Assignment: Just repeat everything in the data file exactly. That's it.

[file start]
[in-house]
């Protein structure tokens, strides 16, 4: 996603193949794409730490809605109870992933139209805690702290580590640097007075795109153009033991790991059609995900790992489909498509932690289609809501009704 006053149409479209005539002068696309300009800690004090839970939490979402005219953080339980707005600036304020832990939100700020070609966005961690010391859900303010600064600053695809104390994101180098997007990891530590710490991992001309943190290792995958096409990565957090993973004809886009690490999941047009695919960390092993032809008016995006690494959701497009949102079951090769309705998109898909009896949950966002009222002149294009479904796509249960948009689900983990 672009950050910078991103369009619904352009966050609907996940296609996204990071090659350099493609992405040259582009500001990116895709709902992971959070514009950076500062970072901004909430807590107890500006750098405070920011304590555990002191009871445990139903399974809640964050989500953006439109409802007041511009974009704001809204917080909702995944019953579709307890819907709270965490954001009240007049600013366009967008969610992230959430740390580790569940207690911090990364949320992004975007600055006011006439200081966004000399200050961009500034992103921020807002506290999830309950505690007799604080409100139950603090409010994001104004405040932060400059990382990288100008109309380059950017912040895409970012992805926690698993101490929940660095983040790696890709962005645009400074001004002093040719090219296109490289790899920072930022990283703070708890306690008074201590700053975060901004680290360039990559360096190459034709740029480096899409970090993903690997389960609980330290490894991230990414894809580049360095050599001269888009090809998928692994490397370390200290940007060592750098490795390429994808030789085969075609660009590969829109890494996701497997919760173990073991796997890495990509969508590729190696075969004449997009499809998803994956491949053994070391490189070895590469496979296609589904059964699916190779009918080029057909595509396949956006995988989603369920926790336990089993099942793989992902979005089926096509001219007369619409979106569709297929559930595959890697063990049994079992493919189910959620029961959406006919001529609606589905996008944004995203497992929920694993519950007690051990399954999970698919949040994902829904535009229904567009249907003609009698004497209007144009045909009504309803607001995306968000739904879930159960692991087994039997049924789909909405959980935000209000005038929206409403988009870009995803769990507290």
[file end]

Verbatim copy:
[in-house]
């Protein structure tokens, strides 16, 4: 996603193949794409730490809605109870992933139209805690702290580590640097007075795109153009033991790991059609995900790992489909498509932690289609809501009704 006053149409479209005539002068696309300009800690004090839970939490979402005219953080339980707005600036304020832990939100700020070609966005961690010391859900303010600064600053695809104390994101180098997007990891530590710490991992001309943190290792995958096409990565957090993973004809886009690490999941047009695919960390092993032809008016995006690494959701497009949102079951090769309705998109898909009896949950966002009222002149294009479904796509249960948009689900983990 672009950050910078991103369009619904352009966050609907996940296609996204990071090659350099493609992405040259582009500001990116895709709902992971959070514009950076500062970072901004909430807590107890500006750098405070920011304590555990002191009871445990139903399974809640964050989500953006439109409802007041511009974009704001809204917080909702995944019953579709307890819907709270965490954001009240007049600013366009967008969610992230959430740390580790569940207690911090990364949320992004975007600055006011006439200081966004000399200050961009500034992103921020807002506290999830309950505690007799604080409100139950603090409010994001104004405040932060400059990382990288100008109309380059950017912040895409970012992805926690698993101490929940660095983040790696890709962005645009400074001004002093040719090219296109490289790899920072930022990283703070708890306690008074201590700053975060901004680290360039990559360096190459034709740029480096899409970090993903690997389960609980330290490894991230990414894809580049360095050599001269888009090809998928692994490397370390200290940007060592750098490795390429994808030789085969075609660009590969829109890494996701497997919760173990073991796997890495990509969508590729190696075969004449997009499809998803994956491949053994070391490189070895590469496979296609589904059964699916190779009918080029057909595509396949956006995988989603369920926790336990089993099942793989992902979005089926096509001219007369619409979106569709297929559930595959890697063990049994079992493919189910959620029961959406006919001529609606589905996008944004995203497992929920694993519950007690051990399954999970698919949040994902829904535009229904567009249907003609009698004497209007144009045909009504309803607001995306968000739904879930159960692991087994039997049924789909909405959980935000209000005038929206409403988009870009995803769990507290």